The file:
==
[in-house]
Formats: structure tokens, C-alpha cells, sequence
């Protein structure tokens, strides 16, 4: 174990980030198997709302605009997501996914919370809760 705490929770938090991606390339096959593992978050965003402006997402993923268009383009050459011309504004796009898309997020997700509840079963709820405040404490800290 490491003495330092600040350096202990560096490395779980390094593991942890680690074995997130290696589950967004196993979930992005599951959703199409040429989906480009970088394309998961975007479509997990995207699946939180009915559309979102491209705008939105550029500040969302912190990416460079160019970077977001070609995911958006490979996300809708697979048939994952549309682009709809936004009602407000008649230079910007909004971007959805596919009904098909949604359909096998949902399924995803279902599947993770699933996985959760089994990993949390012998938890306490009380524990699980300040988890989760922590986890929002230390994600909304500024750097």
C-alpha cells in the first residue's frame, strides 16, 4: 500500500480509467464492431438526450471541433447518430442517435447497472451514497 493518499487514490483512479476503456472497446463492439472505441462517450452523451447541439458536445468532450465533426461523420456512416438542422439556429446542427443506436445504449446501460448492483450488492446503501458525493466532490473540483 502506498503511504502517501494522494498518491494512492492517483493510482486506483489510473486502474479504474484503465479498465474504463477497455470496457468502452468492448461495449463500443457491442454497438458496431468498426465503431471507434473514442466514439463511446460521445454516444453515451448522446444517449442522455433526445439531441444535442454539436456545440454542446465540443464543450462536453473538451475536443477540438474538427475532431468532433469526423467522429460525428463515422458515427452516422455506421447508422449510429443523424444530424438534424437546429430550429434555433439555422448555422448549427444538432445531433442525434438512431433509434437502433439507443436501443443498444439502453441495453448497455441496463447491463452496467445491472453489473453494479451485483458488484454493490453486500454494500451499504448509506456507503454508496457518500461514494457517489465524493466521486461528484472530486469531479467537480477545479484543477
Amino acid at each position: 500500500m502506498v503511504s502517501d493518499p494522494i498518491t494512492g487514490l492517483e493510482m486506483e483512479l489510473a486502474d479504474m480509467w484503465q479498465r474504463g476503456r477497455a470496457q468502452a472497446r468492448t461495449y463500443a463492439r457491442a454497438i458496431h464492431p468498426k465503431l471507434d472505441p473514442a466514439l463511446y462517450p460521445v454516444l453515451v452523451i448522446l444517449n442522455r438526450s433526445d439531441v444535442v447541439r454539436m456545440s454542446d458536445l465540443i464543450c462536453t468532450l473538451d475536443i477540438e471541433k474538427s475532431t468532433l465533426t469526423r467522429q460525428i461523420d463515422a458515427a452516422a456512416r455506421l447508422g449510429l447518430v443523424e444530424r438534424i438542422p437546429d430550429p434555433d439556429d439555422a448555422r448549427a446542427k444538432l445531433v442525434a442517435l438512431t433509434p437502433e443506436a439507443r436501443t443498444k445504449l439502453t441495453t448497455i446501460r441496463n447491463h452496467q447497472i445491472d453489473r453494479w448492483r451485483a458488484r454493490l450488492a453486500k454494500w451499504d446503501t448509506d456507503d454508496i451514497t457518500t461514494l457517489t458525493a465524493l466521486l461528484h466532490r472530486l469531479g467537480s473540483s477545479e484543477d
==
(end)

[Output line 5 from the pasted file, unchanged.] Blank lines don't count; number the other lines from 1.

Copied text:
Amino acid at each position: 500500500m502506498v503511504s502517501d493518499p494522494i498518491t494512492g487514490l492517483e493510482m486506483e483512479l489510473a486502474d479504474m480509467w484503465q479498465r474504463g476503456r477497455a470496457q468502452a472497446r468492448t461495449y463500443a463492439r457491442a454497438i458496431h464492431p468498426k465503431l471507434d472505441p473514442a466514439l463511446y462517450p460521445v454516444l453515451v452523451i448522446l444517449n442522455r438526450s433526445d439531441v444535442v447541439r454539436m456545440s454542446d458536445l465540443i464543450c462536453t468532450l473538451d475536443i477540438e471541433k474538427s475532431t468532433l465533426t469526423r467522429q460525428i461523420d463515422a458515427a452516422a456512416r455506421l447508422g449510429l447518430v443523424e444530424r438534424i438542422p437546429d430550429p434555433d439556429d439555422a448555422r448549427a446542427k444538432l445531433v442525434a442517435l438512431t433509434p437502433e443506436a439507443r436501443t443498444k445504449l439502453t441495453t448497455i446501460r441496463n447491463h452496467q447497472i445491472d453489473r453494479w448492483r451485483a458488484r454493490l450488492a453486500k454494500w451499504d446503501t448509506d456507503d454508496i451514497t457518500t461514494l457517489t458525493a465524493l466521486l461528484h466532490r472530486l469531479g467537480s473540483s477545479e484543477d